Moss Men pulled out old Halloween masks to complete the costume. If you didn’t have a mask, people made up a black crème for their faces, fashioned from chimney soot mixed with lard.
The Moss Men started parading from “the alley” (the semicircle off Ballentine Street now named Cue Street) to Third Street, pass St. Rose de Lima to Main Street. They eventually ended up at “Back of Town” via Sycamore Street to St. Francis, although the exact route may be modified from year to year. Along the way, the marchers threw beads and candy to the onlookers. Though called the Moss Men, it was not unusual for woman to participate, dressed in costumes made of moss, varying from the men by wearing moss-covered skirts rather than jeans.
Larry credits Clara Mae Darcy and Charlie Murrey as the generators who kept the Moss Man tradition going year after year. Ms. Darcy lived on St. John Street, not far from the cemetery. It was in her yard surrounding her house that parade participants met before the marching started, often using her place for getting costumed.
For now, the Moss Men have disbanded, though some may participate in the Mardi Gras parade in Bay St. Louis put on by the Krewe of Diamonds.
Larry Lewis is married to Elmira Jackson Lewis and together they have raised three girls and one boy during their 22 years of marriage: Amelia (the eldest), Larry, Jr., Jeanene and Amber, still “the baby girl” to Larry. Larry’s father, Arthur Lewis passed away in 2006. “Don’t mourn for me,” he told his children. “I had a good life.”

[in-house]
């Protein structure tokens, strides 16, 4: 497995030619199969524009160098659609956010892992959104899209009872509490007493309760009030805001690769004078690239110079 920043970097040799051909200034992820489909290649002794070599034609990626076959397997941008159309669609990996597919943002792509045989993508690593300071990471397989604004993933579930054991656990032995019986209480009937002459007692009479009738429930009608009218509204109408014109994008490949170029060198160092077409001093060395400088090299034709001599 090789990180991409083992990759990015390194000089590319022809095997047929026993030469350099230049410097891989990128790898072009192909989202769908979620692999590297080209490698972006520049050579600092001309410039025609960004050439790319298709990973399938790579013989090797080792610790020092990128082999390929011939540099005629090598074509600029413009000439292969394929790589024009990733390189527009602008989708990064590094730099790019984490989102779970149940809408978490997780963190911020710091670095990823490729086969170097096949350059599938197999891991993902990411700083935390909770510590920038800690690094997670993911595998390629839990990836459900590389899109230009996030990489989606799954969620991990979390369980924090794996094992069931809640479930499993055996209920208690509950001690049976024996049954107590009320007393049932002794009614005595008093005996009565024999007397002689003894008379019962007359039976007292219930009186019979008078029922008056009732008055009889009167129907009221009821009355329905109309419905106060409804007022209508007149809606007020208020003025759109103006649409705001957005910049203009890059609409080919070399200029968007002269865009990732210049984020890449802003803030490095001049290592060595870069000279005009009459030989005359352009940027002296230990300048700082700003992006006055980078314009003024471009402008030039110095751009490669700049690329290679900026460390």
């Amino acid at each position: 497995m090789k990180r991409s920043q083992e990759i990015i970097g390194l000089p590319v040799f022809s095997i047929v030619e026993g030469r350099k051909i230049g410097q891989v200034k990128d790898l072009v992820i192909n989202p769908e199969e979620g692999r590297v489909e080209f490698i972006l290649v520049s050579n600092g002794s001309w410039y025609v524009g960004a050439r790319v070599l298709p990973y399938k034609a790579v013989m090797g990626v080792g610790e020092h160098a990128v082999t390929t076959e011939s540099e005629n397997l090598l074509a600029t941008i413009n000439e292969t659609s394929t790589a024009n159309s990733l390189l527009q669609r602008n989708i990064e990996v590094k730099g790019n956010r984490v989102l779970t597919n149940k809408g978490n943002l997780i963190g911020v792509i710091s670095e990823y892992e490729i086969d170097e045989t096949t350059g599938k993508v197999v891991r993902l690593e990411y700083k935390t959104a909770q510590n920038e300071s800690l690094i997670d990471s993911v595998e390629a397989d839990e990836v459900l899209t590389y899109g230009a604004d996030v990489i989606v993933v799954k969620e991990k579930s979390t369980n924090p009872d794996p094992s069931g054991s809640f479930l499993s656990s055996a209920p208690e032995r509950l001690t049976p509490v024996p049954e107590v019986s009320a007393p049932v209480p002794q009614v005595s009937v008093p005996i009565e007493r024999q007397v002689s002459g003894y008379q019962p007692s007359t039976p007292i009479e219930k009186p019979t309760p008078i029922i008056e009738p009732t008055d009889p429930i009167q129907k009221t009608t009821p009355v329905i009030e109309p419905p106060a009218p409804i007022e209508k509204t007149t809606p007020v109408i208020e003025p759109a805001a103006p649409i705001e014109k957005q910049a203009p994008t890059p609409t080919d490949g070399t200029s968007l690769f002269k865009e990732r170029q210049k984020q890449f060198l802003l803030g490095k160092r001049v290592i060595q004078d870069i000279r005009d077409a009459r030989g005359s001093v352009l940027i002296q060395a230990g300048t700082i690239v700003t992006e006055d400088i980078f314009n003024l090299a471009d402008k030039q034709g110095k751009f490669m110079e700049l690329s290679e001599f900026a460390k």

Like his father, Larry lives his life to the fullest. He has worked for the City of Bay St. Louis for over 37 years, presently as a supervisor in the drainage department. He sings in a four-member gospel group, the “Angels of Joy.” He sings for the love of it, traveling to churches and participating often in three-day retreats. Though he also loved to play the saxophone, an injury to his mouth some time ago has prevented him from playing more than an hour or so every now and then. And, he sheepishly admits, Elmira doesn’t encourage him. She likes it better when he keeps the sax in the closet.
Larry also has a green thumb. Attesting to that fact is a 35-foot grapefruit tree filled with a winter bounty. Larry planted the tree from a seed when he was a child. Larry and Elmira’s yard has several fruit trees—kumquat, plum, tangerine, grapefruit, oranges and lemons. It wasn’t unusual, especially before Katrina devastated so much of Ballentine Street, for many of the street’s residents to grow fruit trees in their own yards.
When asked his secret of growing things successfully, Larry didn’t skip a beat. “The main ingredient—say a prayer for it and pray for it to bear fruit.”
Larry and Elmira have seven grandchildren and one great grandchild. Happily, Larry’s mother, Lena Mae Lewis, is still living. Larry proudly says that now there are living five generations of his family.
Wearing a shirt emblazoned with “I LOVE BAY ST. LOUIS,” Larry really means it. “People here get along real good. There’s a lot of hospitality. People have love in their hearts. I’m not going anywhere,” he says with a grin.